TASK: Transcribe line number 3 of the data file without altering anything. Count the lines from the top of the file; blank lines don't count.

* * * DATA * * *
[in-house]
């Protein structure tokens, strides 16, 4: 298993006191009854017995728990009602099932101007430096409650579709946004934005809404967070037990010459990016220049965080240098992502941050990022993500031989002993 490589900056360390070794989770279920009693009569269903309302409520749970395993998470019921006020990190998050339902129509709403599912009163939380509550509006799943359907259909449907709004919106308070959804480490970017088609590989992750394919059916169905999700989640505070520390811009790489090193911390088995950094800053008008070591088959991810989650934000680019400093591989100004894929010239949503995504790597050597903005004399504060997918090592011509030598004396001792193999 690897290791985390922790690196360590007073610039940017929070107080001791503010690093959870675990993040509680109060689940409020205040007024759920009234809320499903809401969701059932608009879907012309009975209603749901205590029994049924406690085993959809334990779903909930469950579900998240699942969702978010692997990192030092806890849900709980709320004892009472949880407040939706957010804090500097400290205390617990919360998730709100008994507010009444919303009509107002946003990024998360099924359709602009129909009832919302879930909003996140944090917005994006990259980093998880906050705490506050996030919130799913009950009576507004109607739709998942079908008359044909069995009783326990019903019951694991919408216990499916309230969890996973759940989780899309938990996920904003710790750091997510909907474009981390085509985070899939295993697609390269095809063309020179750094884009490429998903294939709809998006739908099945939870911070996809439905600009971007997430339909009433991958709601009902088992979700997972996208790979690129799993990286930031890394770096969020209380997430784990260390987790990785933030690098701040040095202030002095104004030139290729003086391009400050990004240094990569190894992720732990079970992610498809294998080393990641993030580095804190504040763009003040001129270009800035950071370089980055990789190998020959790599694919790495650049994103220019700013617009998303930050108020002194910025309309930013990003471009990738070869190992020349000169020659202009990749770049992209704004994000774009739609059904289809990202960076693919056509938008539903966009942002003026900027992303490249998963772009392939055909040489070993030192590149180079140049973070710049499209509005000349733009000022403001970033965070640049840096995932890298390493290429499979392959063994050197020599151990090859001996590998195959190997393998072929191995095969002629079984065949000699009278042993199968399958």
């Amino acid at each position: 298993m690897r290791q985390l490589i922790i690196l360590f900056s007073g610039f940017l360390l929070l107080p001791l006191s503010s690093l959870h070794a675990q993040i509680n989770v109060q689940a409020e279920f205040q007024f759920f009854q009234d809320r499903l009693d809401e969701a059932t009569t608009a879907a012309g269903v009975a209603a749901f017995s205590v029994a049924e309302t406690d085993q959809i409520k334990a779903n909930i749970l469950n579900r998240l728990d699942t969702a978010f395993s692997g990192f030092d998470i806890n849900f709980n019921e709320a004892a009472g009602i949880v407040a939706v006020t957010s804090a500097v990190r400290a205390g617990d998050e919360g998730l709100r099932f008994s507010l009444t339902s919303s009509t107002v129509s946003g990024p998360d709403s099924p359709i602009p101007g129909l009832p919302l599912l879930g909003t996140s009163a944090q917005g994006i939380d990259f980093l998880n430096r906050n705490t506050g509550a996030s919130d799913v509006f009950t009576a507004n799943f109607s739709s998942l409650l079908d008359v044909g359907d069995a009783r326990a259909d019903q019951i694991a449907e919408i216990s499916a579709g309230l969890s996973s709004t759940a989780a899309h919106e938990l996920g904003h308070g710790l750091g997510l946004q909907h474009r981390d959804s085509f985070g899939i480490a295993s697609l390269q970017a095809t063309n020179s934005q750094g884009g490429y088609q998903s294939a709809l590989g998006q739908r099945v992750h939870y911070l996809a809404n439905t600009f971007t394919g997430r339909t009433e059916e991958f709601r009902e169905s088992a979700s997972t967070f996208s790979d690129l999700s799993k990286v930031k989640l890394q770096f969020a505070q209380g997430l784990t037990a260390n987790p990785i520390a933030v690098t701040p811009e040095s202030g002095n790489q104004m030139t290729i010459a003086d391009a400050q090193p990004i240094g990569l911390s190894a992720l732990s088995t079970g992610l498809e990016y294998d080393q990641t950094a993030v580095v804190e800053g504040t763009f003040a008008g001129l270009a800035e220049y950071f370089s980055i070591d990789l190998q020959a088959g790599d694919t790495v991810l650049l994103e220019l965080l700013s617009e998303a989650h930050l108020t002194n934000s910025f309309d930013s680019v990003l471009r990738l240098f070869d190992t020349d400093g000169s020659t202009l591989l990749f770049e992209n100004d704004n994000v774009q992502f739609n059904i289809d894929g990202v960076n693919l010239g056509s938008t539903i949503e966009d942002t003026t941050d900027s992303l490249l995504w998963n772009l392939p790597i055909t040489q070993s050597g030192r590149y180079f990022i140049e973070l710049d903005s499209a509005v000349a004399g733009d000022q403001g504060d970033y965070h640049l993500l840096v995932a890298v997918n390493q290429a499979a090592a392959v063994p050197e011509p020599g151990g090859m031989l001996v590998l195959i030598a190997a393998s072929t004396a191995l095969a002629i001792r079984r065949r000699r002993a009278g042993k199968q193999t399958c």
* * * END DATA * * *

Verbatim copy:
């Amino acid at each position: 298993m690897r290791q985390l490589i922790i690196l360590f900056s007073g610039f940017l360390l929070l107080p001791l006191s503010s690093l959870h070794a675990q993040i509680n989770v109060q689940a409020e279920f205040q007024f759920f009854q009234d809320r499903l009693d809401e969701a059932t009569t608009a879907a012309g269903v009975a209603a749901f017995s205590v029994a049924e309302t406690d085993q959809i409520k334990a779903n909930i749970l469950n579900r998240l728990d699942t969702a978010f395993s692997g990192f030092d998470i806890n849900f709980n019921e709320a004892a009472g009602i949880v407040a939706v006020t957010s804090a500097v990190r400290a205390g617990d998050e919360g998730l709100r099932f008994s507010l009444t339902s919303s009509t107002v129509s946003g990024p998360d709403s099924p359709i602009p101007g129909l009832p919302l599912l879930g909003t996140s009163a944090q917005g994006i939380d990259f980093l998880n430096r906050n705490t506050g509550a996030s919130d799913v509006f009950t009576a507004n799943f109607s739709s998942l409650l079908d008359v044909g359907d069995a009783r326990a259909d019903q019951i694991a449907e919408i216990s499916a579709g309230l969890s996973s709004t759940a989780a899309h919106e938990l996920g904003h308070g710790l750091g997510l946004q909907h474009r981390d959804s085509f985070g899939i480490a295993s697609l390269q970017a095809t063309n020179s934005q750094g884009g490429y088609q998903s294939a709809l590989g998006q739908r099945v992750h939870y911070l996809a809404n439905t600009f971007t394919g997430r339909t009433e059916e991958f709601r009902e169905s088992a979700s997972t967070f996208s790979d690129l999700s799993k990286v930031k989640l890394q770096f969020a505070q209380g997430l784990t037990a260390n987790p990785i520390a933030v690098t701040p811009e040095s202030g002095n790489q104004m030139t290729i010459a003086d391009a400050q090193p990004i240094g990569l911390s190894a992720l732990s088995t079970g992610l498809e990016y294998d080393q990641t950094a993030v580095v804190e800053g504040t763009f003040a008008g001129l270009a800035e220049y950071f370089s980055i070591d990789l190998q020959a088959g790599d694919t790495v991810l650049l994103e220019l965080l700013s617009e998303a989650h930050l108020t002194n934000s910025f309309d930013s680019v990003l471009r990738l240098f070869d190992t020349d400093g000169s020659t202009l591989l990749f770049e992209n100004d704004n994000v774009q992502f739609n059904i289809d894929g990202v960076n693919l010239g056509s938008t539903i949503e966009d942002t003026t941050d900027s992303l490249l995504w998963n772009l392939p790597i055909t040489q070993s050597g030192r590149y180079f990022i140049e973070l710049d903005s499209a509005v000349a004399g733009d000022q403001g504060d970033y965070h640049l993500l840096v995932a890298v997918n390493q290429a499979a090592a392959v063994p050197e011509p020599g151990g090859m031989l001996v590998l195959i030598a190997a393998s072929t004396a191995l095969a002629i001792r079984r065949r000699r002993a009278g042993k199968q193999t399958c």